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Libertarians might want to skip this story about their primary platform plank.

In the era of legalized weed, the drug you think of as “cannabis” can hardly be called marijuana at all. The kinds of cannabis products that are sold online and at dispensaries contain no actual plant matter. They’re made by putting pulverized marijuana into a tube and running butane, propane, ethanol, or carbon dioxide through it, which separates the THC from the rest of the plant. The end product is a wax that can be 70% to 80% THC. That wax can then be put in a vacuum oven and further concentrated into oils that are as much as 95% or even 99% THC. Known as “dabs,” this is what people put in their vape pens, and in states like California and Colorado it’s totally legal and easily available to children. “There are no caps on potency,” said Stack.

If you’re over 30 years old and you used to smoke weed when you were a teenager, the strongest you were smoking was probably 20% THC. Today, teenagers are “dabbing” a product that’s three, four, or five times stronger, and are often doing so multiple times a day. At that level of potency, the impact of the drug on a user’s brain belongs to an entirely different category of risk than smoking a joint or taking a bong rip of even an intensively bred marijuana flower. It’s highly addictive, and over time, there’s a significant chance it can drive you insane.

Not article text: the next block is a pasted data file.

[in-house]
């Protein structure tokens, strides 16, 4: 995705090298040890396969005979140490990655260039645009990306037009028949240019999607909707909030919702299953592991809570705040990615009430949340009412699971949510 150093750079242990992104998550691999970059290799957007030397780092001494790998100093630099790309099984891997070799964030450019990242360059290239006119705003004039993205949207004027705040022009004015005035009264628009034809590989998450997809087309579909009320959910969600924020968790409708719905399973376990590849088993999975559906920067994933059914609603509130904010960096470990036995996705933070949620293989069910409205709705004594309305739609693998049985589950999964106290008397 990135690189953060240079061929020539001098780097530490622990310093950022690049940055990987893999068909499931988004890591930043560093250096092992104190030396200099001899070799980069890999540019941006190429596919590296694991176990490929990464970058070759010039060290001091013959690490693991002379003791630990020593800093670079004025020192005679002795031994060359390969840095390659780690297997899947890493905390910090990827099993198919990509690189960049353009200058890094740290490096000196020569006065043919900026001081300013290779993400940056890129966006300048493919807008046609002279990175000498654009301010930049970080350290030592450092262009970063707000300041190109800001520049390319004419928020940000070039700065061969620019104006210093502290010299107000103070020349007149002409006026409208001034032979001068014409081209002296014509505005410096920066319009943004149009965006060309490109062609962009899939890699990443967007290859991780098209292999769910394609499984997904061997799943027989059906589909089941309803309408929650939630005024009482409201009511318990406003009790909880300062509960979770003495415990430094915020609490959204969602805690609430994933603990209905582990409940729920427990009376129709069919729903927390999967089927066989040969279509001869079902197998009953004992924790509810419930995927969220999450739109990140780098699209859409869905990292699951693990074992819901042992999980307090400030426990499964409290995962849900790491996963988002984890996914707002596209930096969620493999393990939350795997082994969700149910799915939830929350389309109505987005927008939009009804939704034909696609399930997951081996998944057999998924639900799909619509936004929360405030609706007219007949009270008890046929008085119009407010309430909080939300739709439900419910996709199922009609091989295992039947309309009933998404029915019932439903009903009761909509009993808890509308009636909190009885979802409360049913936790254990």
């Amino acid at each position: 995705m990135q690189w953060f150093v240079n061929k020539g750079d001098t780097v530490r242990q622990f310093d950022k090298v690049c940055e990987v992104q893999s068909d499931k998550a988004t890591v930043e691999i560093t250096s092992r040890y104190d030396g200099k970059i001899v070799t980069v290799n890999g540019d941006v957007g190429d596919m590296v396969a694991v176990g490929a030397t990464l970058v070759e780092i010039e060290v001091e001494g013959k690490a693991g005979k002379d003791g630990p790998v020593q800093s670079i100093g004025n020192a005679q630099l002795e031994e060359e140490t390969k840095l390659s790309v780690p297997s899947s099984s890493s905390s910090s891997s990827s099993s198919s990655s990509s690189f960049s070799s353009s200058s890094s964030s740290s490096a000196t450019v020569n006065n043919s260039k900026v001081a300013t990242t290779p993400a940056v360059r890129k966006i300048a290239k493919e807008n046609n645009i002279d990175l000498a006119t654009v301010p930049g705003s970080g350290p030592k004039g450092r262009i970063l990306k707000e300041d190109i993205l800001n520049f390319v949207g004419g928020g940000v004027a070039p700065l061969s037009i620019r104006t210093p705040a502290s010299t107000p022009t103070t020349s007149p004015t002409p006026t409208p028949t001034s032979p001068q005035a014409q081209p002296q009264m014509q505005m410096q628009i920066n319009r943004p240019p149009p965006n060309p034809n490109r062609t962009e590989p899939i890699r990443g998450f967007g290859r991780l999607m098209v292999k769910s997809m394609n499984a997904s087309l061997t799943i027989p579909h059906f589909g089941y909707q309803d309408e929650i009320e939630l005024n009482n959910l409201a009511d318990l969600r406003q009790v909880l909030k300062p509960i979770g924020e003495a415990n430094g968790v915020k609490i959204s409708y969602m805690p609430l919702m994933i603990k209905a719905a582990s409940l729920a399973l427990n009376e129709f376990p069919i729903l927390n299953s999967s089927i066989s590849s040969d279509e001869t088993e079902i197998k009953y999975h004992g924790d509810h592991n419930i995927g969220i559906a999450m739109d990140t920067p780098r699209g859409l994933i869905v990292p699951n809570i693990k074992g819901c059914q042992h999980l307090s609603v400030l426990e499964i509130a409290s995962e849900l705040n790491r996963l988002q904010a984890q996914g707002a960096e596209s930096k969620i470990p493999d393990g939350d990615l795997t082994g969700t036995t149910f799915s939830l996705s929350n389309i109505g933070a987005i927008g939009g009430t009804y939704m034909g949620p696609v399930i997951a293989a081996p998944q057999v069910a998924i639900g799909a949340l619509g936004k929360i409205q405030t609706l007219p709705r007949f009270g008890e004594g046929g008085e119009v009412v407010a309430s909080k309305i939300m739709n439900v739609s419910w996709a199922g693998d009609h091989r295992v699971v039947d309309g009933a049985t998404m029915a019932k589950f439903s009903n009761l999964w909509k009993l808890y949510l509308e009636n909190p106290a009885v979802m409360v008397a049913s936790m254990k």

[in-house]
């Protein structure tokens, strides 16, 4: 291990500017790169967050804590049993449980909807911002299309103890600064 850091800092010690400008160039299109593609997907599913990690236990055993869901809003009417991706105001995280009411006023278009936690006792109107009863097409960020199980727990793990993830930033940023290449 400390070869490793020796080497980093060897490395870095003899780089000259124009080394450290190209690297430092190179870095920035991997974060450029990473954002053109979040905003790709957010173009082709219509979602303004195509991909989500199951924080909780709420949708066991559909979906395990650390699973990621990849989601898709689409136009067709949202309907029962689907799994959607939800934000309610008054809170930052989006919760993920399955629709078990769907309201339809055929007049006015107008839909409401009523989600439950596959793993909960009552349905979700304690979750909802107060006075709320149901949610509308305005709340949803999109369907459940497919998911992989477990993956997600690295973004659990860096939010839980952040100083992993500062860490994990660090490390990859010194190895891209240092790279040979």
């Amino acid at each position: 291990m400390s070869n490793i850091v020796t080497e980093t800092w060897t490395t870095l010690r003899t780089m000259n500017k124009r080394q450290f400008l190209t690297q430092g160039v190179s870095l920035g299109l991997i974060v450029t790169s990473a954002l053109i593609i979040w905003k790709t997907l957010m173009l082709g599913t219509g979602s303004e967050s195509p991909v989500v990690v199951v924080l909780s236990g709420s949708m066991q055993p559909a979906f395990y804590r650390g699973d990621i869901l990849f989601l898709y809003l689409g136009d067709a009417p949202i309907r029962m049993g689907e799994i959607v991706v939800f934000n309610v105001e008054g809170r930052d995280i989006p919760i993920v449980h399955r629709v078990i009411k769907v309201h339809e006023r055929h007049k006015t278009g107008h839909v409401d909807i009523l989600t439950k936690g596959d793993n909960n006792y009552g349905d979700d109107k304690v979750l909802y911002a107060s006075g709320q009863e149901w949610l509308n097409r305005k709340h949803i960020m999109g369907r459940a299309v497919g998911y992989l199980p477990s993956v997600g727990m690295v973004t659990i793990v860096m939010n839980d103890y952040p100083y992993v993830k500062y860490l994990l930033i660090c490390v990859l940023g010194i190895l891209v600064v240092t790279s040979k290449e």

If you’ve ever smoked a bowl and become irrationally anxious that everyone is staring at you and knows you’re high, what you experienced was a mild symptom of cannabis-induced psychosis. According to one study, about 40% of people react this way. If you experience that paranoia and keep smoking on a regular basis nonetheless—especially with today’s high-potency THC products, and especially if you’re young—there’s a good chance you’ll eventually suffer a full psychotic break; 35% of young people who experience psychotic symptoms, according to another study, eventually have such an episode. If you keep using after that, you run a decent risk of ending up permanently schizophrenic or bipolar. Cannabis has by far the highest conversion rate to schizophrenia of any substance—higher than meth, higher than opioids, higher than LSD. Two Danish studies, as well as a massive study from Finland, put your chances at close to 50%.

“One out of every 20 daily users can expect to develop schizophrenia if they don’t quit,” Dr. Christine Miller, an expert on psychotic disorders, told me.

But regulate it and tax it, right?

In a society already in terminal decline, it won’t help that vast numbers of people, many of them already degenerate and dull-witted, become insane. Just say no?